President Pinochet is likely to win today's, plsbisoite onconstitution, but the politioaloosts could outweighto hie military
i The election probably will bewas no known fraudeferendum. An overwhelmingly favorable vote would lend an aura of legitimacy to the regime for the first time in its seven-year history. The constitution: confirms direct milijtary rule9 and (jives Pinochet the option of running for an eight-yearerm at that time. H
onvincing vote also would make it easier for Pinochet to ignore foreign critics, including the countries in the Organization of American States that consideredesolution protesting the plebis-ci'e. In addition/ domestic oppositionho haveno" vote would appear discredited.
1 The referendum, however, also entails serious risks. Some of the regime's Supporters believe that ifpercent "yes" vote Is not obtained, the military would be embarrassed and could demand changes in government policies and' personnel.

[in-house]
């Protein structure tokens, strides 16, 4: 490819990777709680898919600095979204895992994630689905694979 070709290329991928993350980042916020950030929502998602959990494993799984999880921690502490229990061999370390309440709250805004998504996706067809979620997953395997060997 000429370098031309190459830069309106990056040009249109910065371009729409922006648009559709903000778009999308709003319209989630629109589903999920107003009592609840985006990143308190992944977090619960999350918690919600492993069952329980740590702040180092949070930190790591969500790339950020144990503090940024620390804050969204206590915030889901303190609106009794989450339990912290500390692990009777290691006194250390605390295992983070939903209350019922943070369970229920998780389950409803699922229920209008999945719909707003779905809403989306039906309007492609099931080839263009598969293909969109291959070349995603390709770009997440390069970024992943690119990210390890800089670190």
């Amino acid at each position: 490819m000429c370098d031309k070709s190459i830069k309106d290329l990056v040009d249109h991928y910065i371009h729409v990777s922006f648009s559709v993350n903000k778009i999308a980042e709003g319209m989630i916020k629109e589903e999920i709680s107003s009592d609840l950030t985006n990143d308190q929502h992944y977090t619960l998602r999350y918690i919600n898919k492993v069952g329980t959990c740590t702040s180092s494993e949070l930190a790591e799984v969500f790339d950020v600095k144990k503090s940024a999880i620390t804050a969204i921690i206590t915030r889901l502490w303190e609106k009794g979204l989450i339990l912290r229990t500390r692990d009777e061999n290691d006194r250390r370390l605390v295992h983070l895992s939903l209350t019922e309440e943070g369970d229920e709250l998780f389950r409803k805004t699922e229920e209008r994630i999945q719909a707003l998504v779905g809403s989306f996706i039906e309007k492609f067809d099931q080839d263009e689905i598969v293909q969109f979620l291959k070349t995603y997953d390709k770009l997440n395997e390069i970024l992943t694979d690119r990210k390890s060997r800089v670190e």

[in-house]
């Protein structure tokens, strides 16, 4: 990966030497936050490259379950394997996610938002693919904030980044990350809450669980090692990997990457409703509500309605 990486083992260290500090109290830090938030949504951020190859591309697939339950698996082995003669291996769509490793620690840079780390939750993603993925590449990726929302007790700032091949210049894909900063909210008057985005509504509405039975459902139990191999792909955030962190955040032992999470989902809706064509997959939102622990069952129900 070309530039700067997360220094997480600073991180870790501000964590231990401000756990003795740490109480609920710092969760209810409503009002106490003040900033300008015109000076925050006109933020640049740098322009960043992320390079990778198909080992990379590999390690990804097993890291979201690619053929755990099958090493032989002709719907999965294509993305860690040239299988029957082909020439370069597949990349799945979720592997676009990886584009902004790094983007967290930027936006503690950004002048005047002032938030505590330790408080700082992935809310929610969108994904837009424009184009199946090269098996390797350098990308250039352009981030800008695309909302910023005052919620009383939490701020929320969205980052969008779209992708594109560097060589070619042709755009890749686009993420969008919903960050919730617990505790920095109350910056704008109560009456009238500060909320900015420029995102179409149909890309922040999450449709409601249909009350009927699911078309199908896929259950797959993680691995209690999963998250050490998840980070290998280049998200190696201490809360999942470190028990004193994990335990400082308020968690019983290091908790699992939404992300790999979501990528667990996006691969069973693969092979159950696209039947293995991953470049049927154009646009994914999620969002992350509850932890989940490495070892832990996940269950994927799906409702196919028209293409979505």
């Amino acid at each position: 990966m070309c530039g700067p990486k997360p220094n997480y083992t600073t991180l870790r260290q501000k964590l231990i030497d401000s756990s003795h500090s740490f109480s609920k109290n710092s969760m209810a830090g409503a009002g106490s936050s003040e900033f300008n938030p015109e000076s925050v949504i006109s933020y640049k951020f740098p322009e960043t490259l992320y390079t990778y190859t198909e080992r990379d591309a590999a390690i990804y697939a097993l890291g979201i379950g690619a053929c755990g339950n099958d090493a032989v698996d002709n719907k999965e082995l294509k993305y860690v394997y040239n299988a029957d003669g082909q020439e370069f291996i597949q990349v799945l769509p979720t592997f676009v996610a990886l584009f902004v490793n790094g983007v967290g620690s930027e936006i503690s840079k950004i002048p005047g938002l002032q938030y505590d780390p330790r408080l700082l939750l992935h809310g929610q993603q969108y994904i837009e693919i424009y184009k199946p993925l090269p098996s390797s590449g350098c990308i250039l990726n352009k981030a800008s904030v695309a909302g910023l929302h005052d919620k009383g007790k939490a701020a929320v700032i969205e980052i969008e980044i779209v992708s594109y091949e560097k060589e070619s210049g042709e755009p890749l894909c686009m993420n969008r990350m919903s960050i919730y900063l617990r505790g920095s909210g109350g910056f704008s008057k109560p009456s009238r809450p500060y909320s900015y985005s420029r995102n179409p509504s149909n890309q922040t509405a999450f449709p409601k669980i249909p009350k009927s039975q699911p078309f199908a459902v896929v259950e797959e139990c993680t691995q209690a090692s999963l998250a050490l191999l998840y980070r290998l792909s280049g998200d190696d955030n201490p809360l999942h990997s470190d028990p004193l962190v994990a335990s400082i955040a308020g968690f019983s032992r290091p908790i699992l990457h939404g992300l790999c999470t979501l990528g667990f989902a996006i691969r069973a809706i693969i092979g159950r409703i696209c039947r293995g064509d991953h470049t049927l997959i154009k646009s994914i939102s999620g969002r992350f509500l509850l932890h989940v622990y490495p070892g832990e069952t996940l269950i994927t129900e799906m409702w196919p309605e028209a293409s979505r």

The newly aroused opposition is trying toiuse the plebiscite to rally popular discontent. Church-statestrained by recent governmentin response to an upsurge inworsened. Chilean bishops have publicly complained that the plebiscite offers no reasonable alternative to continued military rule if the constitution is.rejected.
Evene winside margin, Pinochet ,may eventually regret providing the oppositionear target. Unless he takes steps in the next fewjmonths to mollify moderateJcritics while isolating more radical opponents, the plebiscite couldollow victory. Pinochet's past harsh treatment of his detractors, however, raisesidoubts about his [ability to neutralize the opposition.!Original document.